German government bonds snapped a five-day decline as the European Union followed the U.S. in increasing sanctions on Russia over its efforts to annex Crimea, boosting demand for the safest assets.
Benchmark 10-year bund yields trimmed their biggest weekly increase since December as EU leaders added 12 names to their list of Russians and Ukrainians punished with asset freezes and travel bans. European bonds slid yesterday after Federal Reserve Chair Janet Yellen signaled the central bank is moving toward raising interest rates. Greek securities were little changed after Standard & Poor’s affirmed the nation’s credit rating.
“Markets are keeping an eye on developments with Russia, rather than reacting to it,” said Marc Ostwald, a strategist at Monument Securities Ltd. in London. “We’ve had a shaking of the tree from the Fed this week and there will be an impact across European bonds if you get a sizable upward move in Treasury yields.”
Germany’s 10-year yield fell two basis points, or 0.02 percentage point, to 1.63 percent at 4:15 p.m. London time, paring this week’s increase to nine basis points, the most since the period ended Dec. 6. The 1.75 percent bund due in February 2024 rose 0.135, or 1.35 euros per 1,000-euro ($1,379) face amount, to 101.075.
The EU acted a day after the U.S. penalized 20 Russian officials and business leaders with ties to Russian President Vladimir Putin. The confrontation is the worst between the West and Russia since the Cold War ended more than two decades ago.
French 10-year yields declined three basis points to 2.16 percent, while similar-maturity Dutch rates dropped three basis points to 1.84 percent and Austria’s fell three basis points to 1.89 percent.
S&P’s affirmed Greece’s sovereign credit rating at B-, six steps below investment grade, saying the nation’s debt level remains large even as its fiscal performance improves.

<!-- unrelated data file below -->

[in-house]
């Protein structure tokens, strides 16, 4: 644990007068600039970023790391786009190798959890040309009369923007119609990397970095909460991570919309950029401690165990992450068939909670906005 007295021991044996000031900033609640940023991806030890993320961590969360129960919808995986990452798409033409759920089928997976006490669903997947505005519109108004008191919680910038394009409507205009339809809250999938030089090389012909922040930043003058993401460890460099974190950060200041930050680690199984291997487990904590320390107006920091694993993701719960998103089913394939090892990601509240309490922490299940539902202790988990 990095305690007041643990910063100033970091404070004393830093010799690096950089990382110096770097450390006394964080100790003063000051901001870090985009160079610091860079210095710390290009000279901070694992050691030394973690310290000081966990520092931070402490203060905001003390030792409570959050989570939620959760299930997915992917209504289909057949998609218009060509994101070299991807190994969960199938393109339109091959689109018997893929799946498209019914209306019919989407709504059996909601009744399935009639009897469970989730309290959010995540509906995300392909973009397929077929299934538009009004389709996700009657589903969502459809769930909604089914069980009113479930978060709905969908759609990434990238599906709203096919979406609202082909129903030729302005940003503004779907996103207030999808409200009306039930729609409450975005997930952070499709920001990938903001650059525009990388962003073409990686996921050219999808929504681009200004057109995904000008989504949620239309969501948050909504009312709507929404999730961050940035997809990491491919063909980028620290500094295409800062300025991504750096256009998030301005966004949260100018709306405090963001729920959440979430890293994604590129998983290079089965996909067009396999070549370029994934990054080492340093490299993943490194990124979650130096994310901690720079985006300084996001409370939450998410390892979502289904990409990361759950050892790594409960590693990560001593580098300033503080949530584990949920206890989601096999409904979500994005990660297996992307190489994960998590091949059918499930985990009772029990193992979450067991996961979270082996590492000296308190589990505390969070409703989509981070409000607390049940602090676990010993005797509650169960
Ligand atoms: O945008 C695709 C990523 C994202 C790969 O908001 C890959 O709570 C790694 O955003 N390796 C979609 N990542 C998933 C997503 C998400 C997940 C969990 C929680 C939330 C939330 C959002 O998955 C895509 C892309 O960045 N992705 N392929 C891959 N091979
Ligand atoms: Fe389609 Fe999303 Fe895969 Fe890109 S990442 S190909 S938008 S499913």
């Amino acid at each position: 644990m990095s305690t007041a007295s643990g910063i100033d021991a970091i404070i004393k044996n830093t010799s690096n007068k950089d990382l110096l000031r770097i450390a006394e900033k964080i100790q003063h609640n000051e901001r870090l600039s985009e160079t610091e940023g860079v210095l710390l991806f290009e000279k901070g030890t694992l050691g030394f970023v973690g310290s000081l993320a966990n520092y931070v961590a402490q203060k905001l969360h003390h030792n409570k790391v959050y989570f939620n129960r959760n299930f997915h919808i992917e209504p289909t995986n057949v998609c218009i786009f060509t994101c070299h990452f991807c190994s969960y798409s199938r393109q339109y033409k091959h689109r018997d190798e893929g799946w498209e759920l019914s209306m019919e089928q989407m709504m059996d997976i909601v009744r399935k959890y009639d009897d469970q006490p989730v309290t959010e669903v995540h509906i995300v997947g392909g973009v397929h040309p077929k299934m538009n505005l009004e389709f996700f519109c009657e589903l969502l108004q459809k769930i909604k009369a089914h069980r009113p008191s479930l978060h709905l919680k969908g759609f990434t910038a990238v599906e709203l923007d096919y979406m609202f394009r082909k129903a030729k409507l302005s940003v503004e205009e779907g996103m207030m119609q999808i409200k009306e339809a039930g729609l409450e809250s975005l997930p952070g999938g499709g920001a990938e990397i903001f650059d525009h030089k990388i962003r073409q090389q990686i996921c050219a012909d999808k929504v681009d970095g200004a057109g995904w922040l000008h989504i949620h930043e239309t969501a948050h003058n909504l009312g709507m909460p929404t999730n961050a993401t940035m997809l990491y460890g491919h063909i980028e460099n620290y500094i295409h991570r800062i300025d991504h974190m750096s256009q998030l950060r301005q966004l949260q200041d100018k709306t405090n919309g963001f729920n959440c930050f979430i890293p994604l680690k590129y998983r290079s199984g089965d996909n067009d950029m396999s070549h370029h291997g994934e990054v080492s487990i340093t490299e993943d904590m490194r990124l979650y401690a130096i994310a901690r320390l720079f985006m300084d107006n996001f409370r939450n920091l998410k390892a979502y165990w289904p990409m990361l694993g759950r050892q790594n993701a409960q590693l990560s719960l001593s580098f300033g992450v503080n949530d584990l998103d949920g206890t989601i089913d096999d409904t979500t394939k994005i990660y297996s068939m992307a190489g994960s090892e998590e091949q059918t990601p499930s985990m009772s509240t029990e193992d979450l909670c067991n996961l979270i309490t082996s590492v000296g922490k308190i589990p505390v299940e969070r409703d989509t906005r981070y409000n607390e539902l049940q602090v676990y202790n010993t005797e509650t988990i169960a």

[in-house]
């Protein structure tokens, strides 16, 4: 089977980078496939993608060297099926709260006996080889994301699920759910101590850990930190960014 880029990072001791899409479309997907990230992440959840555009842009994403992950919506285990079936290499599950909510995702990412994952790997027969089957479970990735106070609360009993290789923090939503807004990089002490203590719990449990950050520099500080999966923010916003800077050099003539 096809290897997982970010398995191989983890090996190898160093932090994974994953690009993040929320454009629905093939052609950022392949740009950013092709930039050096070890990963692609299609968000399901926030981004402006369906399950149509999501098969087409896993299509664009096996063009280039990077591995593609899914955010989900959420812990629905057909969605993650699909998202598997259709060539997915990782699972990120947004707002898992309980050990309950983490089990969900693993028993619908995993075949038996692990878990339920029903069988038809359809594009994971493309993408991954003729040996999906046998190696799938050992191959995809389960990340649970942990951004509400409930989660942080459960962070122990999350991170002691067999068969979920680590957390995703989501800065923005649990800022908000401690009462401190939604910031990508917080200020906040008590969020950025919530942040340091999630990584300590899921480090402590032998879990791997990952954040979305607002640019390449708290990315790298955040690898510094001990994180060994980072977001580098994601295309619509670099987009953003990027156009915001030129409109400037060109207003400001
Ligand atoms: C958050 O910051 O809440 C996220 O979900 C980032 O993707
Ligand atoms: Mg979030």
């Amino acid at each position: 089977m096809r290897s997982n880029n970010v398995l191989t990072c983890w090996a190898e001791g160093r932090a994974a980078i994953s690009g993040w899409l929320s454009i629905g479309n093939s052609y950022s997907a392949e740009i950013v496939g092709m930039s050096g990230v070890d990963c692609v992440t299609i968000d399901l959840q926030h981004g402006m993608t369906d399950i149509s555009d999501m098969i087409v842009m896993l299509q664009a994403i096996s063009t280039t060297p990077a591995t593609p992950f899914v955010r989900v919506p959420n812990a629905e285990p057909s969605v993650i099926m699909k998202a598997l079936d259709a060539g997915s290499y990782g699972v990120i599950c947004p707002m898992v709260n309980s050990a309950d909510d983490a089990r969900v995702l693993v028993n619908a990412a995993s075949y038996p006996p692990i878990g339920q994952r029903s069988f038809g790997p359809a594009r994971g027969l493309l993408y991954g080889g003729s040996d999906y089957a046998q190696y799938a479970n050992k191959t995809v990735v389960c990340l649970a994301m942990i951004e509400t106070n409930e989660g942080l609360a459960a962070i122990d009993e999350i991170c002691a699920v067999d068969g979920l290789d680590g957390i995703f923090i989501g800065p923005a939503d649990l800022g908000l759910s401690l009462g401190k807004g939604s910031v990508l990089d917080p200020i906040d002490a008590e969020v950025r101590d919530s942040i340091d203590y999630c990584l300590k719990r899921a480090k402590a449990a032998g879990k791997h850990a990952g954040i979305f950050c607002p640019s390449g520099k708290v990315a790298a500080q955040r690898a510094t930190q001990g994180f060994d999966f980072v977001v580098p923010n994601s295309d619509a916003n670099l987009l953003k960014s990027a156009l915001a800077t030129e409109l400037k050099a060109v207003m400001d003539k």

Greece will probably sell bonds for the first time in four years before May as the country seeks to rebuild its finances following an international bailout, Infrastructure Minister Michalis Chrisochoides said March 18.
Greek 10-year yields fell four basis points to 6.92 percent after dropping to 6.62 percent on March 6, the lowest level since May 2010.
European bonds are still headed for a weekly decline after Yellen indicated after the Fed’s two-day meeting ended on March 19 that the central bank’s bond-buying program will wind down by year-end as forecast while a rate increase may follow in about six months.
The Fed dropped a link between its benchmark interest rate and a specific level of unemployment, giving itself room to keep borrowing costs low at least until next year.
Spanish 10-year yields fell one basis point today to 3.35 percent, having increased two basis points this week. Similar-maturity Italian yields dropped two basis points to 3.41 percent, little changed since March 14.
German bunds returned 2 percent this year through yesterday, according to Bloomberg World Bond indexes. French securities earned 2.1 percent and those of the Netherlands gained 2 percent.